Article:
Another Holland America Nightmare

Dear Bill and Carol,

Thank you for this wonderful resource web site.  I am so happy to have found a place to tell my story for other wheelchair users so that they may avoid the personal endangerment we endured.

My husband and I sailed on the ms Veendam for the 2001 New Year's Holiday Caribbean Cruise with 16 members of our family, occupying 7 cabins.  We both have Multiple Sclerosis, and both decided to use our electric wheelchairs to make our way around the ship.

To be fair on one issue, the cruise line sent us a letter stating that moving about the ship might be more difficult with the chairs, especially mine, since it was a scooter and has a larger turning radius and is more difficult to maneuver into and out of the small elevators.

We are seasoned travelers, however, and are prepared to take a little longer to get to the dining room or theater.  We were prepared to give up our scooter and chair, if need be, to leave the ship for excursions.  In other words, we have the patience that all wheelchair users develop if they travel and want to avoid ulcers!

We have read the other article from the couple with problems regarding Holland America.  If only the gangway, and carrying someone down it were the only issue!  Holland America put us in danger at every turn!

Their Excursion Officer had no knowledge of which excursions would be accessible or not, and had no knowledge either regarding whether or not we could even leave the ship safely in their standard wheelchairs.  Because of
a suggestion from her, we found ourselves stranded in St. Thomas - in a gravel parking lot - gravel 8 inches deep (try pushing a wheelchair through that) - our taxi driver abandoned us immediately because he was so angry that he had to drive so far from town to this particular attraction, there was no telephone access and a 50 stair climb to reach the nearest human being.

We were forced to beg for a ride, cram ourselves and my husband's chair (I had decided to stumble along on a cane so that I could be a bit more mobile - very fortuitous decision!) into a "native's" car - and be driven to the nearest eating establishment where we could phone a taxi so that we could return to the ship.  We were humiliated, and I must admit a bit terrified.

Our family had not accompanied us, as they and WE were assured this was an accessible attraction with easy-to-use transportation to and from the ship. The previous day, my sister had already been forced to forfeit a prepaid
excursion to accompany us off the ship.  I was not about the make others do the same again.  They should not have had to do so.

We had booked our New Year's cruise in March, with the entire family reserved in a row of cabins right next to our accessible one.  This way, our family members would be available to help us with elevator doors, etc.  When
we arrived, Holland America bumped every member of our family to different cabins, ON DIFFERENT DECKS.  The entire cruise, we were forced to fight crowds and packed elevators to get to public rooms where my family,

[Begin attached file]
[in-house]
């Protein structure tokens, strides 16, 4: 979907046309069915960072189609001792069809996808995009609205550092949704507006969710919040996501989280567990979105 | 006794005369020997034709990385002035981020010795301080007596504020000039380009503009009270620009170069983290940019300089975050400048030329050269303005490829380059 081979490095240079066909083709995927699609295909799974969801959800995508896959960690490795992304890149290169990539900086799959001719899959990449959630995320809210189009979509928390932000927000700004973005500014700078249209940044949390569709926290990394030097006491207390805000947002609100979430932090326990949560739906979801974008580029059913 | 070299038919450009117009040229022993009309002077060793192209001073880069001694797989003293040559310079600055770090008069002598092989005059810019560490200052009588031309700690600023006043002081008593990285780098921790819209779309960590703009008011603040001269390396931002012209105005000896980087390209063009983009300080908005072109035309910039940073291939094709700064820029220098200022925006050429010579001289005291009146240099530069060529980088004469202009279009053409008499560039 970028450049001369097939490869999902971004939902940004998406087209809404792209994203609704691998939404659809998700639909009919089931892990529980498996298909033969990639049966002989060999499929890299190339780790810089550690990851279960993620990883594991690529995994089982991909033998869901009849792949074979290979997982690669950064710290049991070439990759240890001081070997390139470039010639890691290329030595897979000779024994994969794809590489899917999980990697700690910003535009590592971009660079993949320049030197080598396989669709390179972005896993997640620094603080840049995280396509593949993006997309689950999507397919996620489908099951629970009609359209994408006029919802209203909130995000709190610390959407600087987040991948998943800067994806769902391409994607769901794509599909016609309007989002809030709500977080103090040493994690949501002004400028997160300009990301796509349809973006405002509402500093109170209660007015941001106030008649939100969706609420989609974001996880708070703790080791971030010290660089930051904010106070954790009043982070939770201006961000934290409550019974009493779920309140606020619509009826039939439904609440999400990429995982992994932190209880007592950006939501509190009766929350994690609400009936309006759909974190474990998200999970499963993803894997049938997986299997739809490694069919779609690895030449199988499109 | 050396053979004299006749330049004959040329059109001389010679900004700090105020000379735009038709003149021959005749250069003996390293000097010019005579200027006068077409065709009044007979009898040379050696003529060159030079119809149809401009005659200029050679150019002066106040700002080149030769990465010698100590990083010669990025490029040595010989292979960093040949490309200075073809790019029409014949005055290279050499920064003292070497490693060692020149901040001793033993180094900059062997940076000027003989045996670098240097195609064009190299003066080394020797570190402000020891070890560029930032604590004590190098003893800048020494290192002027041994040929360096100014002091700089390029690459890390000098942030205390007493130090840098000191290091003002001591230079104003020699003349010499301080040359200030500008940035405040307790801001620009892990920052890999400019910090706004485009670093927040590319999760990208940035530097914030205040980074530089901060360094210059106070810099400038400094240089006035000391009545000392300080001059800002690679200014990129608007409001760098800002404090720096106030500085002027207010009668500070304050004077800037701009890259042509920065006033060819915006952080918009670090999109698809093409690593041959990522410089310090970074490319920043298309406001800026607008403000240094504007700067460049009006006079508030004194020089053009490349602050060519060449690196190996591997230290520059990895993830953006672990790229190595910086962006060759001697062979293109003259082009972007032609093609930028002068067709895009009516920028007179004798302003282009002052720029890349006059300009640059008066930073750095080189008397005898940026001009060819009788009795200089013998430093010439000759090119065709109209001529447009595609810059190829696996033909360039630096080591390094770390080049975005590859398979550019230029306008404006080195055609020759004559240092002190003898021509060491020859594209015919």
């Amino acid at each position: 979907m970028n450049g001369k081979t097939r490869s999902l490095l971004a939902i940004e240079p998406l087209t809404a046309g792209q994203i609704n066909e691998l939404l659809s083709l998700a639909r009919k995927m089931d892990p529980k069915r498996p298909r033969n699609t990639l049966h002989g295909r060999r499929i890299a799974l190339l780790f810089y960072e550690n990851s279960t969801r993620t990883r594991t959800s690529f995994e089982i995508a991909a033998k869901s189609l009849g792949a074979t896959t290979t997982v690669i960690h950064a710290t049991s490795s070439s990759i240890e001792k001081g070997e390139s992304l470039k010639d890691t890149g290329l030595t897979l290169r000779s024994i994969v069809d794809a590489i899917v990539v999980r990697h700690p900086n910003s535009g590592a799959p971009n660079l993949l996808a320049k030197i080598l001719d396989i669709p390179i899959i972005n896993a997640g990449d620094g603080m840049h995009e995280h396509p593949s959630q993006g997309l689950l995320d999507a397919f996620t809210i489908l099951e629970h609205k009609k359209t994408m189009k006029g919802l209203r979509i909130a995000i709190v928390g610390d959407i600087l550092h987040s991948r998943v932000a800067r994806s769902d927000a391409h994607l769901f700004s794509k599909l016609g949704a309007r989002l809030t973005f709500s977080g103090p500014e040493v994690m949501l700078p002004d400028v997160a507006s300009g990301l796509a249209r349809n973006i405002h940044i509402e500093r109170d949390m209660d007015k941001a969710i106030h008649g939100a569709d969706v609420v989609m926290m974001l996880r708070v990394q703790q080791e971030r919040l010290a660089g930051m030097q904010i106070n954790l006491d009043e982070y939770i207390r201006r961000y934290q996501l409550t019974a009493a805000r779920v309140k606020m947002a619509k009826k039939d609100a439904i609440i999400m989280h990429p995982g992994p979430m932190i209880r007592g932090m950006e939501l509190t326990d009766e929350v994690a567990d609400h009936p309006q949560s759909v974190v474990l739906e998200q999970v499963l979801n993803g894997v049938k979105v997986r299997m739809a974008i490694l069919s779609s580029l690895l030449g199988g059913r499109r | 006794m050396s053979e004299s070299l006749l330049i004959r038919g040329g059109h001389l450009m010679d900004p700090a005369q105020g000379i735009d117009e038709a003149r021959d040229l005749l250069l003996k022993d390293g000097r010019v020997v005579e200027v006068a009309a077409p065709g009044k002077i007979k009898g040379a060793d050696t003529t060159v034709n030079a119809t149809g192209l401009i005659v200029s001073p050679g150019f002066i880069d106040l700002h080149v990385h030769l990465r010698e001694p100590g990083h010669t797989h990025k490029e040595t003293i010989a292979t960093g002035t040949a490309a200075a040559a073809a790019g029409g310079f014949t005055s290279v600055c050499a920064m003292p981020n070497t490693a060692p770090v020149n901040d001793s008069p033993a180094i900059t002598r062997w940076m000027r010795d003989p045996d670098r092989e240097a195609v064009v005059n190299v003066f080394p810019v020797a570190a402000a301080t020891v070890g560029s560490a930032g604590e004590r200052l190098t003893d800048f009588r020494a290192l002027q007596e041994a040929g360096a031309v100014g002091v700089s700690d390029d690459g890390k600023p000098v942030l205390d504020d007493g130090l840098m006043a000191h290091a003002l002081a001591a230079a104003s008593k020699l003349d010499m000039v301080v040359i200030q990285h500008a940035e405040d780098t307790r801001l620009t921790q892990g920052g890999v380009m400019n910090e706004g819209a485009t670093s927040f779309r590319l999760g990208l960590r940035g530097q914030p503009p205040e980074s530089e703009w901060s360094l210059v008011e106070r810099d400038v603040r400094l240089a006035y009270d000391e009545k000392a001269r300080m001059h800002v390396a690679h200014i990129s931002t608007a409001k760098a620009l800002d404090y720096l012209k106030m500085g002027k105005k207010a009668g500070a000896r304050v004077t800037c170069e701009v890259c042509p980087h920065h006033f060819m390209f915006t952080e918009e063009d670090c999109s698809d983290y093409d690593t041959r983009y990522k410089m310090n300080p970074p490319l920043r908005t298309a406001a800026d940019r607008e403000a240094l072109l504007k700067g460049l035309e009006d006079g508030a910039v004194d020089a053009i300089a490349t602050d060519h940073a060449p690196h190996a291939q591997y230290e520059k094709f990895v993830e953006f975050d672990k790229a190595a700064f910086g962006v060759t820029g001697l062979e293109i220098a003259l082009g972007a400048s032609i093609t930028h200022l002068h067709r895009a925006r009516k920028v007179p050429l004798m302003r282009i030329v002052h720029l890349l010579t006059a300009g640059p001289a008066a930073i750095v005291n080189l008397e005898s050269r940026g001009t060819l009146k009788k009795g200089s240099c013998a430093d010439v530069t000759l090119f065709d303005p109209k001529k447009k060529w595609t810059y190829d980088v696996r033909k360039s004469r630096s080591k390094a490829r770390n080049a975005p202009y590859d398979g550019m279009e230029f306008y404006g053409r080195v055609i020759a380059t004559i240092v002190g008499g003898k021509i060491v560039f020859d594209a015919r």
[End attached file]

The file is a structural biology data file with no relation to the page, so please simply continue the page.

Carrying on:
scattered about the ship, would attempt to find meeting places.

Part of our contract with Holland America included safe and legal transport for our electric scooter and wheelchair from airport and hotels to the ship. We did not have one single experience where this vendor appeared on time.
Worse, the Holland America Representatives never waited to see if we would be transported safely or if, indeed, the vendor would even show up.  This led to several endangering moments.

At one point, the Ft. Lauderdale police chased our Handi-Van away from the tour bus parking area where he was told to pick us up.  The driver was so frightened, he fled leaving all our bags on the sidewalk, including my purse, all our cash, our passports, etc.  (We were not allowed to carry those when we drove up the ramp into the Handi-Van.)  I was forced to jump out of the moving van, nearly two blocks later, to retrieve our articles. Holland America staff had already left, choosing the comfort of the tour bus over the tardy, smelly, and smoky environment of the Handi-Van.  They did not even remain to see us safely loaded on the van.

Several incidents like this occurred, but the absolute worse came at the end of the cruise when we were leaving the ship.  We were told to report to a lounge where "special needs" passengers would meet crew for a safe escort
off the ship.  Again, we were separated from our family and once at the location, told we would not receive the escort due to the mechanical nature of our chairs.  My husband's wheels became stuck in the gangway as he descended.  He was unable to free himself.  The ship's staff released all other passengers and a hoard of bodies - a virtual wall of people - came down the gangway, bumping into my husband and his chair.  No staff came to our rescue until I screamed so loudly that people outside the luggage hangar could hear me....even though the ship's officers were standing there watching the entire thing unfold.  They, however, were much too busy saying "bye bye" to able bodied people.